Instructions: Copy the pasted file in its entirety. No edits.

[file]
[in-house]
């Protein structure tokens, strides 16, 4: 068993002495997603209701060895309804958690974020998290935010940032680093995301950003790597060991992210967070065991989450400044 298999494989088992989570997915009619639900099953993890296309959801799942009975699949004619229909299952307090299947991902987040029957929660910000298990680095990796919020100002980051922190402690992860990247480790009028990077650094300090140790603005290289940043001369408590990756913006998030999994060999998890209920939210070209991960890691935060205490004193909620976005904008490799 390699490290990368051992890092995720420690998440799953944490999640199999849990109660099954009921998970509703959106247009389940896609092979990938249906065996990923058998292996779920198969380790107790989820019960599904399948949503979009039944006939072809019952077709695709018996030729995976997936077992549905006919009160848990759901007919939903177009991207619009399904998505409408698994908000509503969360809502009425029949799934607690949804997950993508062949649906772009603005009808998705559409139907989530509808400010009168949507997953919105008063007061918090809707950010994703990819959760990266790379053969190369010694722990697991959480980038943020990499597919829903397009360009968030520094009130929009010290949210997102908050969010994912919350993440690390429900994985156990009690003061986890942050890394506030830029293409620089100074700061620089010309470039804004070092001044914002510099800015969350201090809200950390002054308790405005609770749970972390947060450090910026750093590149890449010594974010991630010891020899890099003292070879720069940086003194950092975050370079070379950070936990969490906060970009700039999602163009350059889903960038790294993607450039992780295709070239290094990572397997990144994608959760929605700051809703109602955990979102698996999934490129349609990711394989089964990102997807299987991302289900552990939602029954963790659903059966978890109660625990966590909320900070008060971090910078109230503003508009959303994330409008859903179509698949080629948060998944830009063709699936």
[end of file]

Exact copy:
[in-house]
């Protein structure tokens, strides 16, 4: 068993002495997603209701060895309804958690974020998290935010940032680093995301950003790597060991992210967070065991989450400044 298999494989088992989570997915009619639900099953993890296309959801799942009975699949004619229909299952307090299947991902987040029957929660910000298990680095990796919020100002980051922190402690992860990247480790009028990077650094300090140790603005290289940043001369408590990756913006998030999994060999998890209920939210070209991960890691935060205490004193909620976005904008490799 390699490290990368051992890092995720420690998440799953944490999640199999849990109660099954009921998970509703959106247009389940896609092979990938249906065996990923058998292996779920198969380790107790989820019960599904399948949503979009039944006939072809019952077709695709018996030729995976997936077992549905006919009160848990759901007919939903177009991207619009399904998505409408698994908000509503969360809502009425029949799934607690949804997950993508062949649906772009603005009808998705559409139907989530509808400010009168949507997953919105008063007061918090809707950010994703990819959760990266790379053969190369010694722990697991959480980038943020990499597919829903397009360009968030520094009130929009010290949210997102908050969010994912919350993440690390429900994985156990009690003061986890942050890394506030830029293409620089100074700061620089010309470039804004070092001044914002510099800015969350201090809200950390002054308790405005609770749970972390947060450090910026750093590149890449010594974010991630010891020899890099003292070879720069940086003194950092975050370079070379950070936990969490906060970009700039999602163009350059889903960038790294993607450039992780295709070239290094990572397997990144994608959760929605700051809703109602955990979102698996999934490129349609990711394989089964990102997807299987991302289900552990939602029954963790659903059966978890109660625990966590909320900070008060971090910078109230503003508009959303994330409008859903179509698949080629948060998944830009063709699936």